If we’re going to make mistakes, the least they can do is make us smarter.
- Everyone makes financial mistakes. It’s how we learn.
- We rarely know what’s just around the corner — bad or good.
- While I couldn’t have predicted the housing bubble bursting, I wish I’d been more cautious with how I spent money on my home at that time.
2007 was a pretty horrid year for home buyers across the U.S. Many of us — particularly those of us who’d never lost money when selling a house — assumed that anything we put into a home would come back to us at some point.
Call it naïve or overly optimistic, but the idea of a housing bubble never entered my mind. I left reporting for a few years to write novels and honestly, I must have had my head in the sand. It never occurred to me that mortgage lenders were approving loans for anyone with a pulse. Frankly, I didn’t pay attention to anyone else’s financial situation during that time.
And this all leads to a home renovation project I have always regretted: investing too much, too soon.
A bit of background
After many years away, my husband and I were moving back to our hometown. We were excited, especially about having enough money to buy a house in a particular neighborhood, a place we dreamed of living when we were young, in college, and broke.
As mentioned, I was paying zero attention to what was going on in the housing market. Had I been even slightly plugged in, I might have felt some concern and made wiser decisions. Instead, when we were able to purchase a house in our dream neighborhood, I lost all good sense.
It wasn’t “perfect”
The house was big and had some great features, but it wasn’t perfect. And so, I began spending. I had flooring torn out and new floors laid, walls painted, lighting fixtures changed, and new countertops installed. You name it, and I probably spent money making it happen. I spent like money was no object and nothing bad was just around the corner.
The bottom fell out
The fact that we purchased the home in late 2007 probably gives you an indication of what happened next. The housing bubble popped like a balloon at a kid’s birthday party, the Great Recession hit, and unemployment rose from 5% to 10%. 15 million Americans were suddenly out of jobs — my husband among them.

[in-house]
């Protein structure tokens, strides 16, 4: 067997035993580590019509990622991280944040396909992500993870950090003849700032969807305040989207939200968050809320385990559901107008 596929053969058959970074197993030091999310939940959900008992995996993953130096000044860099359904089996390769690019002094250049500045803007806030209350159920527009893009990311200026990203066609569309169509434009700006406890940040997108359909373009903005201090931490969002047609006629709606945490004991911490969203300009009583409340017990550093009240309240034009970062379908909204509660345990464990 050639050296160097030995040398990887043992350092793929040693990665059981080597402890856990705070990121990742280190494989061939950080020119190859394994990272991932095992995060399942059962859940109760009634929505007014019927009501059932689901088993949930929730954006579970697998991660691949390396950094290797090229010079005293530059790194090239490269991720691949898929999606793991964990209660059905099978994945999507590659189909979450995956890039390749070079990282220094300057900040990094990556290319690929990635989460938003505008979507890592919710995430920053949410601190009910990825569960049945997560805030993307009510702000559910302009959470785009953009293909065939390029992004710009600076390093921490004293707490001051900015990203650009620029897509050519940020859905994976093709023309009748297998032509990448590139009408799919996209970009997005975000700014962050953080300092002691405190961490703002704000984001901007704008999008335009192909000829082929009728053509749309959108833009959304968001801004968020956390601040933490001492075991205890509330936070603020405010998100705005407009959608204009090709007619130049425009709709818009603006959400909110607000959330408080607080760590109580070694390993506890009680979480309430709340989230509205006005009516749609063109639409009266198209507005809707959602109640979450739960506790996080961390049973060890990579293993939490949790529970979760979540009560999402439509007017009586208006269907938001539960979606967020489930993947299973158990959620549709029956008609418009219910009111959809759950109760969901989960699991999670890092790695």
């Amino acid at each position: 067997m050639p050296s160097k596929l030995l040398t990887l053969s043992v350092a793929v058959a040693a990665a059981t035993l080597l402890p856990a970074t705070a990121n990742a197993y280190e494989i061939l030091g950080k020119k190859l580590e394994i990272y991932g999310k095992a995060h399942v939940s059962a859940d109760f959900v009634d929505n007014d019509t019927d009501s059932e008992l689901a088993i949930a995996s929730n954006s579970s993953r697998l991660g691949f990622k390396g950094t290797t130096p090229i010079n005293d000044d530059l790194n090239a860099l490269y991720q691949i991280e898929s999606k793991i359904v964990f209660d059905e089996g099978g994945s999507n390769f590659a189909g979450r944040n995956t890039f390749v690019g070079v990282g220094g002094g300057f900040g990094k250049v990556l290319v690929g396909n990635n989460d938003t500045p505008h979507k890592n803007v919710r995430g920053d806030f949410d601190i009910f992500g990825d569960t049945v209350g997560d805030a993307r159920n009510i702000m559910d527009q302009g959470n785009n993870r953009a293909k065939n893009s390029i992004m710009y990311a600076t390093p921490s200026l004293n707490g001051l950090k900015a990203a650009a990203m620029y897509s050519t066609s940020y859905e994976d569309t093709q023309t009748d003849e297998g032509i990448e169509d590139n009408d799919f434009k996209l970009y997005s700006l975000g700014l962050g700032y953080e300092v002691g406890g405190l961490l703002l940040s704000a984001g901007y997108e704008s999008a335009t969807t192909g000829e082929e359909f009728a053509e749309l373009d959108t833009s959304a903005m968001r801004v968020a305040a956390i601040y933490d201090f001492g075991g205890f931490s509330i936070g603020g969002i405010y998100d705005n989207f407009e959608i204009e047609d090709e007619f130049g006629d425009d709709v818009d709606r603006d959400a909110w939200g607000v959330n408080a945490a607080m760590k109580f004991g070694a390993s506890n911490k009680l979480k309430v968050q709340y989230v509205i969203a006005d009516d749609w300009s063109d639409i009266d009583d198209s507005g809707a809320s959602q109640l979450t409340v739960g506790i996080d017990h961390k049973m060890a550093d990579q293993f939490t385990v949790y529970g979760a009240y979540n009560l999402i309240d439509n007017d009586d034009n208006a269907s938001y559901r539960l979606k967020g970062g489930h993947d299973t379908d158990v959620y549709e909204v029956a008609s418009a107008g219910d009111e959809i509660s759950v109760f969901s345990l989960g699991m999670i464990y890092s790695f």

Being the vice president of manufacturing in 2007 was like being a sitting duck. VPs are typically the first to get cut, although we were just figuring that out. So, there we sat, in a big ol’ house that I’d spent far too much money renovating, without any consideration for what was going on outside my insulated little world.
A (not so) delightful experience
Fortunately, my husband was hired by another company almost immediately. And, although I did not want to move out of state again, taking the job was the smart move. Even as the housing market shook like an earthquake, we found buyers (for which I am still grateful). However, because the value of the house dropped so quickly, we had to buy our way out of the mortgage. At closing, instead of receiving a proceeds check, we had to write a check for the difference between the purchase price and what we still owed the bank.
That would have been tough enough, but making it far worse was the thousands I’d taken out of our bank account to get the house “just right.” I have beaten myself up for that mistake for years.
The upside of kicking yourself
One of my favorite writers, Anne Lamott, once wrote, “You have to make mistakes to find out who you aren’t.”
Anne said it more eloquently than I would have, but I too believe that mistakes can change us in a positive way. The foolish amount of money I poured into that house has stuck with me for years, but it’s also helped me realize who I’m not. I’m not someone who throws money around like confetti on V-E Day. Although I might have been blindly optimistic at one time, I’m cautiously optimistic today.
And that’s the great thing about making mistakes. Mistakes, and the resulting regret, ultimately become the lessons that make us a better version of ourselves.
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